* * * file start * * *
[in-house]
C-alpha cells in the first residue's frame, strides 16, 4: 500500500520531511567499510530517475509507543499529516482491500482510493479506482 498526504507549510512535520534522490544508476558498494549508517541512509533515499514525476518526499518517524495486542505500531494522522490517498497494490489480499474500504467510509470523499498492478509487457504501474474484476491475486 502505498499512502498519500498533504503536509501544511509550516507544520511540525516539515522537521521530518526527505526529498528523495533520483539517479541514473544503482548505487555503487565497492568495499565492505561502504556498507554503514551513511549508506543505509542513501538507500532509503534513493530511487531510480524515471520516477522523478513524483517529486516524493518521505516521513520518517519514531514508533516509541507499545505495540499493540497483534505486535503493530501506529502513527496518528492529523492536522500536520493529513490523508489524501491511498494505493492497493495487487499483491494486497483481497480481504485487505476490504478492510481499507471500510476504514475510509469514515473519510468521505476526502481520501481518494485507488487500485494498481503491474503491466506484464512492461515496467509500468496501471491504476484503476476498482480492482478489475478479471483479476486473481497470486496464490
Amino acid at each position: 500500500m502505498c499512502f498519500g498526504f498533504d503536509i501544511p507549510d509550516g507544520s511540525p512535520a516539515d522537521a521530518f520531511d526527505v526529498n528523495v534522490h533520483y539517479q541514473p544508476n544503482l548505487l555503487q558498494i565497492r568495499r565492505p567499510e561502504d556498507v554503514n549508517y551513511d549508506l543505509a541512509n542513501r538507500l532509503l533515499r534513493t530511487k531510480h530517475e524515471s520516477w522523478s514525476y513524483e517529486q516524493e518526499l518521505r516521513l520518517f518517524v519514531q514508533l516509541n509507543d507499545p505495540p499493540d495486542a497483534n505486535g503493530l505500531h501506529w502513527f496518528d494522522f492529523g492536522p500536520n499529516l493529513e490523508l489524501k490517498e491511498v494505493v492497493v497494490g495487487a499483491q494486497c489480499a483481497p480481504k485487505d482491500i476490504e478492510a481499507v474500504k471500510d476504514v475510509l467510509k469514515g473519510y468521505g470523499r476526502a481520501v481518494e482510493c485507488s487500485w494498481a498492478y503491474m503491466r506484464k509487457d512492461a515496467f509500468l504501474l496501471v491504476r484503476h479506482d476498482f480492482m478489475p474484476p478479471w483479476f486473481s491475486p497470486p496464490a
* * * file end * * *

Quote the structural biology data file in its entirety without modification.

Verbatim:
[in-house]
C-alpha cells in the first residue's frame, strides 16, 4: 500500500520531511567499510530517475509507543499529516482491500482510493479506482 498526504507549510512535520534522490544508476558498494549508517541512509533515499514525476518526499518517524495486542505500531494522522490517498497494490489480499474500504467510509470523499498492478509487457504501474474484476491475486 502505498499512502498519500498533504503536509501544511509550516507544520511540525516539515522537521521530518526527505526529498528523495533520483539517479541514473544503482548505487555503487565497492568495499565492505561502504556498507554503514551513511549508506543505509542513501538507500532509503534513493530511487531510480524515471520516477522523478513524483517529486516524493518521505516521513520518517519514531514508533516509541507499545505495540499493540497483534505486535503493530501506529502513527496518528492529523492536522500536520493529513490523508489524501491511498494505493492497493495487487499483491494486497483481497480481504485487505476490504478492510481499507471500510476504514475510509469514515473519510468521505476526502481520501481518494485507488487500485494498481503491474503491466506484464512492461515496467509500468496501471491504476484503476476498482480492482478489475478479471483479476486473481497470486496464490
Amino acid at each position: 500500500m502505498c499512502f498519500g498526504f498533504d503536509i501544511p507549510d509550516g507544520s511540525p512535520a516539515d522537521a521530518f520531511d526527505v526529498n528523495v534522490h533520483y539517479q541514473p544508476n544503482l548505487l555503487q558498494i565497492r568495499r565492505p567499510e561502504d556498507v554503514n549508517y551513511d549508506l543505509a541512509n542513501r538507500l532509503l533515499r534513493t530511487k531510480h530517475e524515471s520516477w522523478s514525476y513524483e517529486q516524493e518526499l518521505r516521513l520518517f518517524v519514531q514508533l516509541n509507543d507499545p505495540p499493540d495486542a497483534n505486535g503493530l505500531h501506529w502513527f496518528d494522522f492529523g492536522p500536520n499529516l493529513e490523508l489524501k490517498e491511498v494505493v492497493v497494490g495487487a499483491q494486497c489480499a483481497p480481504k485487505d482491500i476490504e478492510a481499507v474500504k471500510d476504514v475510509l467510509k469514515g473519510y468521505g470523499r476526502a481520501v481518494e482510493c485507488s487500485w494498481a498492478y503491474m503491466r506484464k509487457d512492461a515496467f509500468l504501474l496501471v491504476r484503476h479506482d476498482f480492482m478489475p474484476p478479471w483479476f486473481s491475486p497470486p496464490a